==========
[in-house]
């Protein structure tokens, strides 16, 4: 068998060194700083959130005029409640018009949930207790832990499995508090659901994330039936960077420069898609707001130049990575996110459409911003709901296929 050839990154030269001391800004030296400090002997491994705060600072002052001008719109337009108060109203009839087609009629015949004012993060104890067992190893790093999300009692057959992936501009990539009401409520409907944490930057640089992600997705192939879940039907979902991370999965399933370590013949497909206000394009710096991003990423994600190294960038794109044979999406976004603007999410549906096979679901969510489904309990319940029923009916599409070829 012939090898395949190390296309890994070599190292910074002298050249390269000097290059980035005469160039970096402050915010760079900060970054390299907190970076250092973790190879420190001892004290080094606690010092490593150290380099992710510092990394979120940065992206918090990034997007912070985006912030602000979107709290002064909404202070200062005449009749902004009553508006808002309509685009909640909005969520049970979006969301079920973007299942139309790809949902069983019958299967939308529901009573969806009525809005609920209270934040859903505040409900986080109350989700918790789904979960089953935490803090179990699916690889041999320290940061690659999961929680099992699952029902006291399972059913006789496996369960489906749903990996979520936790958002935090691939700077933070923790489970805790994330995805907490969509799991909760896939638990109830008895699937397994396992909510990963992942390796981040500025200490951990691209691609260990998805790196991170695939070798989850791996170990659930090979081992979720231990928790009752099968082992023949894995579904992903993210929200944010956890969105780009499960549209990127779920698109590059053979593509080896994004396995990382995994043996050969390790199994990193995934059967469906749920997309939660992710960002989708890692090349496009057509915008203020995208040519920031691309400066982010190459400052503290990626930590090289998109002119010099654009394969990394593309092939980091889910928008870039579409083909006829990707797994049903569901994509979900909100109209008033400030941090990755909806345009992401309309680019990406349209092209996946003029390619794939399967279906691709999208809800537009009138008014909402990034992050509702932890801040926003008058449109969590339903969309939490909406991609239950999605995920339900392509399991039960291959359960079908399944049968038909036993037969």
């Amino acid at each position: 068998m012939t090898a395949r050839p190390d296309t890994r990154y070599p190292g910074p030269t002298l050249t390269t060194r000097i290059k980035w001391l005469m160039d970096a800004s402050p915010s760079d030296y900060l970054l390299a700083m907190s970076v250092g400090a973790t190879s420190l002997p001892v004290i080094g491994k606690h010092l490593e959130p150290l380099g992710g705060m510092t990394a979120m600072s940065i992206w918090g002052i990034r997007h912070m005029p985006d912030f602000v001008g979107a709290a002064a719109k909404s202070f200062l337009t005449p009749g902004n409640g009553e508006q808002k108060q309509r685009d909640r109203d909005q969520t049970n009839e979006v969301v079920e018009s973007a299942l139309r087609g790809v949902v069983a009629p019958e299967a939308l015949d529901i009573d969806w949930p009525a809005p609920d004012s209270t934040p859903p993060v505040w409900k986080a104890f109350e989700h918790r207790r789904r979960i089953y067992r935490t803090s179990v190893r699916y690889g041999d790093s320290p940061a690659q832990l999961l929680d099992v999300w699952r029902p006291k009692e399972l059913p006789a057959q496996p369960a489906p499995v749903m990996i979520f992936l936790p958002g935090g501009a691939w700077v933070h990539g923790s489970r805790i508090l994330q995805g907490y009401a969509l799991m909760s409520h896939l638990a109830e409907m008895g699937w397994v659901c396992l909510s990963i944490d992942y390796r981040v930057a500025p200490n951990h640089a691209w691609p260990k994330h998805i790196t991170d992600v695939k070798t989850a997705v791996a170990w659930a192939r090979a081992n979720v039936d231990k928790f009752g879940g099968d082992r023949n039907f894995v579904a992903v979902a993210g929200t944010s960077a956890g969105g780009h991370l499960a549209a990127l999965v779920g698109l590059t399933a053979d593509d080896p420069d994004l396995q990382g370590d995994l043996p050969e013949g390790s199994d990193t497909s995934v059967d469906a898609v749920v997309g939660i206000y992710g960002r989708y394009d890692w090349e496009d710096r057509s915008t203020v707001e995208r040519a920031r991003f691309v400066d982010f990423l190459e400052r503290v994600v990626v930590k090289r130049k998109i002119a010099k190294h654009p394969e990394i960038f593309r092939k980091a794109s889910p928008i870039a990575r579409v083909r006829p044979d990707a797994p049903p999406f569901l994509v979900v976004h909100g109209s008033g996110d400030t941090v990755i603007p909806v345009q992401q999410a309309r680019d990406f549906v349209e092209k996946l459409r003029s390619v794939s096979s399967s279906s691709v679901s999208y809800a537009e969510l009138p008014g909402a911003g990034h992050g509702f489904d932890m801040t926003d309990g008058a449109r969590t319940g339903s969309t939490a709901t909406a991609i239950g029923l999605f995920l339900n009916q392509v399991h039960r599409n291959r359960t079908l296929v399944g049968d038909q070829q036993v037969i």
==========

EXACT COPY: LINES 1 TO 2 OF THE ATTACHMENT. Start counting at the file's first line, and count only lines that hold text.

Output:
[in-house]
């Protein structure tokens, strides 16, 4: 068998060194700083959130005029409640018009949930207790832990499995508090659901994330039936960077420069898609707001130049990575996110459409911003709901296929 050839990154030269001391800004030296400090002997491994705060600072002052001008719109337009108060109203009839087609009629015949004012993060104890067992190893790093999300009692057959992936501009990539009401409520409907944490930057640089992600997705192939879940039907979902991370999965399933370590013949497909206000394009710096991003990423994600190294960038794109044979999406976004603007999410549906096979679901969510489904309990319940029923009916599409070829 012939090898395949190390296309890994070599190292910074002298050249390269000097290059980035005469160039970096402050915010760079900060970054390299907190970076250092973790190879420190001892004290080094606690010092490593150290380099992710510092990394979120940065992206918090990034997007912070985006912030602000979107709290002064909404202070200062005449009749902004009553508006808002309509685009909640909005969520049970979006969301079920973007299942139309790809949902069983019958299967939308529901009573969806009525809005609920209270934040859903505040409900986080109350989700918790789904979960089953935490803090179990699916690889041999320290940061690659999961929680099992699952029902006291399972059913006789496996369960489906749903990996979520936790958002935090691939700077933070923790489970805790994330995805907490969509799991909760896939638990109830008895699937397994396992909510990963992942390796981040500025200490951990691209691609260990998805790196991170695939070798989850791996170990659930090979081992979720231990928790009752099968082992023949894995579904992903993210929200944010956890969105780009499960549209990127779920698109590059053979593509080896994004396995990382995994043996050969390790199994990193995934059967469906749920997309939660992710960002989708890692090349496009057509915008203020995208040519920031691309400066982010190459400052503290990626930590090289998109002119010099654009394969990394593309092939980091889910928008870039579409083909006829990707797994049903569901994509979900909100109209008033400030941090990755909806345009992401309309680019990406349209092209996946003029390619794939399967279906691709999208809800537009009138008014909402990034992050509702932890801040926003008058449109969590339903969309939490909406991609239950999605995920339900392509399991039960291959359960079908399944049968038909036993037969």